Stephanie is thinking about brushing up on her language skills too. “One of my new year's resolutions is to fill in the grammar gaps that have been created in my memory since studying languages seriously a few years ago,” she explains. “It's fun to be able to communicate, but I'm beginning to realise that I need a little more than bricks. Somehow I've got to get some mortar back in there. So it's back to the books for me, which I'm really looking forward to. So if any language students are moaning about grammar, I would say it's definitely worth learning it thoroughly the first time round, as the "mortar" will then take a lot longer to crumble away.”

Alison is our third NEC staff member who is also thinking about language-related learning goals, but the language she is interested in is sign language. “I'm thinking about learning British Sign Language, but haven't arranged anything yet,” she says. “I like the idea of learning a language and sign language has always fascinated me. I learnt to sign the alphabet when I was in my teens... I think I need to move on!”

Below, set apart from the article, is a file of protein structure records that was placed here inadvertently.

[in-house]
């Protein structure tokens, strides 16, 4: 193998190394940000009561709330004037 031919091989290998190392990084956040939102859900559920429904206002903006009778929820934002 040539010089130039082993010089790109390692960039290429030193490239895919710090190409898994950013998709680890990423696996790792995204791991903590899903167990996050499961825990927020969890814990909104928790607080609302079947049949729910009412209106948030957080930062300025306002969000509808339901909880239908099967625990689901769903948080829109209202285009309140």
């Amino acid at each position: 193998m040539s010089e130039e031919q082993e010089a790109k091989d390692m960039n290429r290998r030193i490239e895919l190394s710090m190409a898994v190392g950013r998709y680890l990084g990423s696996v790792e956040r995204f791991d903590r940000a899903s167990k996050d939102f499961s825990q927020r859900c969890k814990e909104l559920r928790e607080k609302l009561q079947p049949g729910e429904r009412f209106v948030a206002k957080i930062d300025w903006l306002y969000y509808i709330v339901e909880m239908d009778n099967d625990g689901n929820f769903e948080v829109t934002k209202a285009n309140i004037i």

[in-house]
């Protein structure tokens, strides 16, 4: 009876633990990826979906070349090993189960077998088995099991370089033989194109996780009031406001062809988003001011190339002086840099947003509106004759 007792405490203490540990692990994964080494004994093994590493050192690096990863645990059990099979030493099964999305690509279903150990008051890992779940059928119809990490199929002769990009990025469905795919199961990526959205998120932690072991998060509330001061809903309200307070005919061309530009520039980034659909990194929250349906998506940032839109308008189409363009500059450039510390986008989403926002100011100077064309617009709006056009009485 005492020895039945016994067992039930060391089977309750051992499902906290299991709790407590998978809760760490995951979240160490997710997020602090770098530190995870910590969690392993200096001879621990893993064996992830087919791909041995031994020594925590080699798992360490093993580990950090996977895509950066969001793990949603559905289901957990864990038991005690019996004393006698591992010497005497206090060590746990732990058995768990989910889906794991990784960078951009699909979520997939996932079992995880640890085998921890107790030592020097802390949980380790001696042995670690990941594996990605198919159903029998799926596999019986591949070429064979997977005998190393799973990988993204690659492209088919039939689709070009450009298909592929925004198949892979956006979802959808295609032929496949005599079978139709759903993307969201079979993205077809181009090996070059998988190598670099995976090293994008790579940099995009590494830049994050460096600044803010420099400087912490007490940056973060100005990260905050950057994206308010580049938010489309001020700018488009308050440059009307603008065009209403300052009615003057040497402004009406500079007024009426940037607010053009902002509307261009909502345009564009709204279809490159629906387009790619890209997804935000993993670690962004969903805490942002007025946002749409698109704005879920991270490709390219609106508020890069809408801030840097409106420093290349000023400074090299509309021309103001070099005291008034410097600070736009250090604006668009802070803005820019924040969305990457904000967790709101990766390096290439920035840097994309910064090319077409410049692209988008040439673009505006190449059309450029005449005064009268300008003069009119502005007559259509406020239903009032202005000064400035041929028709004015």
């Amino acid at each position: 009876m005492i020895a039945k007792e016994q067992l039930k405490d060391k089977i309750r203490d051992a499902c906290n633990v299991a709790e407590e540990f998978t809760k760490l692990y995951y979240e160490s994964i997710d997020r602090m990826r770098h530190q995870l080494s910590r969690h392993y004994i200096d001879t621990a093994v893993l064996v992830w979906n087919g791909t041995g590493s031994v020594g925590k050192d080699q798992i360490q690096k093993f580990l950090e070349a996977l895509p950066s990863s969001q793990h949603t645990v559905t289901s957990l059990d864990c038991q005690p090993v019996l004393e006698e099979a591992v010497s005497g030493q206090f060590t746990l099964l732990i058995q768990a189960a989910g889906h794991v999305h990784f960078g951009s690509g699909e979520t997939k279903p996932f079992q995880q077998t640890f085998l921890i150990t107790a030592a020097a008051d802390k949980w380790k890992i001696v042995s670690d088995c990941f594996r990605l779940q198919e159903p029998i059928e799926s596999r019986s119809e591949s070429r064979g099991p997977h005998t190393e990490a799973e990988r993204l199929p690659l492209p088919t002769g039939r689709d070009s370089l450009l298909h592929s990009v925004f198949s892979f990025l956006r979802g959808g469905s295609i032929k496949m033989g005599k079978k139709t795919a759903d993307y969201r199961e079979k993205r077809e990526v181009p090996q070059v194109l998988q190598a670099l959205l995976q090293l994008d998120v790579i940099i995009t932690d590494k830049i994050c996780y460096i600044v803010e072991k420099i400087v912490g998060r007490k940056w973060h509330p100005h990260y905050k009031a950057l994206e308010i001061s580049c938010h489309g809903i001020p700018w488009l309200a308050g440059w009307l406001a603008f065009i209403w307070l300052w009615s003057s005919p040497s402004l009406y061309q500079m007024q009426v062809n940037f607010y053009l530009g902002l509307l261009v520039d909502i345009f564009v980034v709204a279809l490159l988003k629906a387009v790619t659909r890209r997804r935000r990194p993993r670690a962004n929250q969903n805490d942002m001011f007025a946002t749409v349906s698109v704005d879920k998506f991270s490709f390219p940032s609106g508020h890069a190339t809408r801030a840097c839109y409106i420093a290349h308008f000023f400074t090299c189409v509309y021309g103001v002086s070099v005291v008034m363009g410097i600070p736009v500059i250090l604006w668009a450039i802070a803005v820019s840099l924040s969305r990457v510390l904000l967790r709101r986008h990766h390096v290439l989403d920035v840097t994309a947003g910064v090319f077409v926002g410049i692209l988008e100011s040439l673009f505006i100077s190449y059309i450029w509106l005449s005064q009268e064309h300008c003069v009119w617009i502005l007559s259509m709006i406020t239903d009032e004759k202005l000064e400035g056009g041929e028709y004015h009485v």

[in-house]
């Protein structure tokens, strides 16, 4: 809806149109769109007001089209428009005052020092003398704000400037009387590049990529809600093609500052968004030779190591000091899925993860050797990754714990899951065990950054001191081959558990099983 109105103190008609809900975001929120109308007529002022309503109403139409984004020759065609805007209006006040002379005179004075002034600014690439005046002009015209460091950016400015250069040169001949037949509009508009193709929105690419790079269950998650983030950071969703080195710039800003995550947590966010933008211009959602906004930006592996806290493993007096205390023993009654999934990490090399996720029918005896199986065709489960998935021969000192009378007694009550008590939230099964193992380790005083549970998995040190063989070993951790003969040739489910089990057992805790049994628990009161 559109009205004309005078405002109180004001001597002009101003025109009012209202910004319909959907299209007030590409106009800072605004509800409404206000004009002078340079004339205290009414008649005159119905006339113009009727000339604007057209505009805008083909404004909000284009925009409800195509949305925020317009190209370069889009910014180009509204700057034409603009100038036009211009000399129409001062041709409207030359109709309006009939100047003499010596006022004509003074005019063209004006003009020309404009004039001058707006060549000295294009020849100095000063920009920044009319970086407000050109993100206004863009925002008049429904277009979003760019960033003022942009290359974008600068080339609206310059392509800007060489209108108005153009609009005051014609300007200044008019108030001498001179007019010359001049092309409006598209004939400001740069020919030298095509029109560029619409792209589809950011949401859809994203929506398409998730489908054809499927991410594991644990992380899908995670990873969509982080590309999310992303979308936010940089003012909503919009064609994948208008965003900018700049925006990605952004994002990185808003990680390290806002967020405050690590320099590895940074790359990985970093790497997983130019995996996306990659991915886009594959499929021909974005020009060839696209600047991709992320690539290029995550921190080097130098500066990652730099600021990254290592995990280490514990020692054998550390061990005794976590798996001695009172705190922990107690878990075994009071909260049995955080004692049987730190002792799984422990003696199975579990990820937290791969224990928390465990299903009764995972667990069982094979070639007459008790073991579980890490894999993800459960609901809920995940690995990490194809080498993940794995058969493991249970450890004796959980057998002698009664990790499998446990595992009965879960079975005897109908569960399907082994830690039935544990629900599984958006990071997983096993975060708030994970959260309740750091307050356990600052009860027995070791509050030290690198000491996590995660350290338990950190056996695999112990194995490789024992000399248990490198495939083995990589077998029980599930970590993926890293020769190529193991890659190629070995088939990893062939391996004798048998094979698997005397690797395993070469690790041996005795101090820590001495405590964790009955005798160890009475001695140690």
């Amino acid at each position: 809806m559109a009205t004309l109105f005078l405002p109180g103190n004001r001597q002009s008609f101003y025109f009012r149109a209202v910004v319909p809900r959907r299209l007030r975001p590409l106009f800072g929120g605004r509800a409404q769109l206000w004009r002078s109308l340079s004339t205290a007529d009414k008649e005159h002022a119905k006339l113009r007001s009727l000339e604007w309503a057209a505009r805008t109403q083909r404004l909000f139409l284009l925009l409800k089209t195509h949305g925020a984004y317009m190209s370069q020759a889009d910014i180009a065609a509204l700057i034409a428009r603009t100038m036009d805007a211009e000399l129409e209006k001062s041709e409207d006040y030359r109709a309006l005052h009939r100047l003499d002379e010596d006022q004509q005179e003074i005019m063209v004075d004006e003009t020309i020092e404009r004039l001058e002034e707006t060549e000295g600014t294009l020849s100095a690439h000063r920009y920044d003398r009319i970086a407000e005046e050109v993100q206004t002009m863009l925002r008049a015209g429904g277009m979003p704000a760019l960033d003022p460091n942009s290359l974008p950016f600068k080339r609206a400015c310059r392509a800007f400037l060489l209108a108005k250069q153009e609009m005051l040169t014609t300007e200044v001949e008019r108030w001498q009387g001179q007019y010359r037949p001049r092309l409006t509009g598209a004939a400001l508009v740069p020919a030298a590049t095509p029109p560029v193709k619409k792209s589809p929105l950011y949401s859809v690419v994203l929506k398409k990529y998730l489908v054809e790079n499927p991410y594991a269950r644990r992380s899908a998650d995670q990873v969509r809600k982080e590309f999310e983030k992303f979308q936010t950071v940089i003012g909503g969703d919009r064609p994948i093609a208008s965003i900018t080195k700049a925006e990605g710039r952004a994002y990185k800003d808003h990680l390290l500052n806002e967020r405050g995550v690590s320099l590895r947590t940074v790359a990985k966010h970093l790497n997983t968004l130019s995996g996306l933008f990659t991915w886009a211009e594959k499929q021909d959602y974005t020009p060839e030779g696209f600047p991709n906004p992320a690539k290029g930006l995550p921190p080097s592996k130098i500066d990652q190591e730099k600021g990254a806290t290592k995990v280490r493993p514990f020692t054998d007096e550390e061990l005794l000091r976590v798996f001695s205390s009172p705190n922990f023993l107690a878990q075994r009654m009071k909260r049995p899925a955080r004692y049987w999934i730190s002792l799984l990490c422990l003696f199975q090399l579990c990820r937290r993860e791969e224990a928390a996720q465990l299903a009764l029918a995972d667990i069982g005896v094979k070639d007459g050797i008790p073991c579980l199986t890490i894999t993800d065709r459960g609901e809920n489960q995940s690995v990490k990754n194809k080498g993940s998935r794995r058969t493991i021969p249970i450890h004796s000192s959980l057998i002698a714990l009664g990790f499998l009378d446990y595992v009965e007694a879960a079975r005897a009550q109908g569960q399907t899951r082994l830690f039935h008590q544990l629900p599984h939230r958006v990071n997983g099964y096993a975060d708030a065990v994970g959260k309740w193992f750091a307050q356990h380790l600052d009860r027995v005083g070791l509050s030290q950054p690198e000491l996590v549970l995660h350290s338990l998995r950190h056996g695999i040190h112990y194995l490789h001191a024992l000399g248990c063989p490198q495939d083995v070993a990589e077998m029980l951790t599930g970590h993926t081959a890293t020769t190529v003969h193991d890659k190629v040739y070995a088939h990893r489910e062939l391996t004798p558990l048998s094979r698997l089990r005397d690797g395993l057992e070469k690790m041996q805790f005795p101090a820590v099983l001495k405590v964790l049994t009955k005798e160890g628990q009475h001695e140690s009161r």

As well as learning a language, Alison is also interested in finding out more about different periods of English history. “My area of ‘specialism’ is the Plantagenet period, especially the Wars of Roses time span,” she explains. “I feel I need to know more about the Anglo-Saxons and the Normans. Luckily, I have ten billion books in the spare room, gathered from various Oxfam and other second-hand book shops, that might help me learn. I just need to find the time to read them...”

Finding time to read is a problem Sophie shares with Alison. “I have a list of books about various topics that have caught my eye or been recommended by friends that I keep saying I’ll get around to reading. The new year would be a good excuse to finally get started.

“I also have a backlog of factual documentaries to catch up on,” she adds. “For instance, Sir David Attenborough has a new natural history programme out about the Great Barrier Reef, and I know it will be available on BBC iPlayer. I just need to get around to watching it. I don’t watch a lot of television any more, but the BBC has a way of making science and natural history programmes that keep you curious. I think that’s a good thing; it encourages people to stay curious and keep learning throughout life.”

What are your New Year’s learning resolutions? Let us know in the comments, or join the discussion on social media by tweeting at us or posting on our Facebook page. You might also find our previous blog about choosing a subject to study useful if you want to narrow down the focus of your learning resolution, and you can even download free course samples from our website as tasters!

Whatever your plans for 2016, we hope you will have the opportunity to enjoy learning something new this year. Let us know how you get on!

Current comments: 0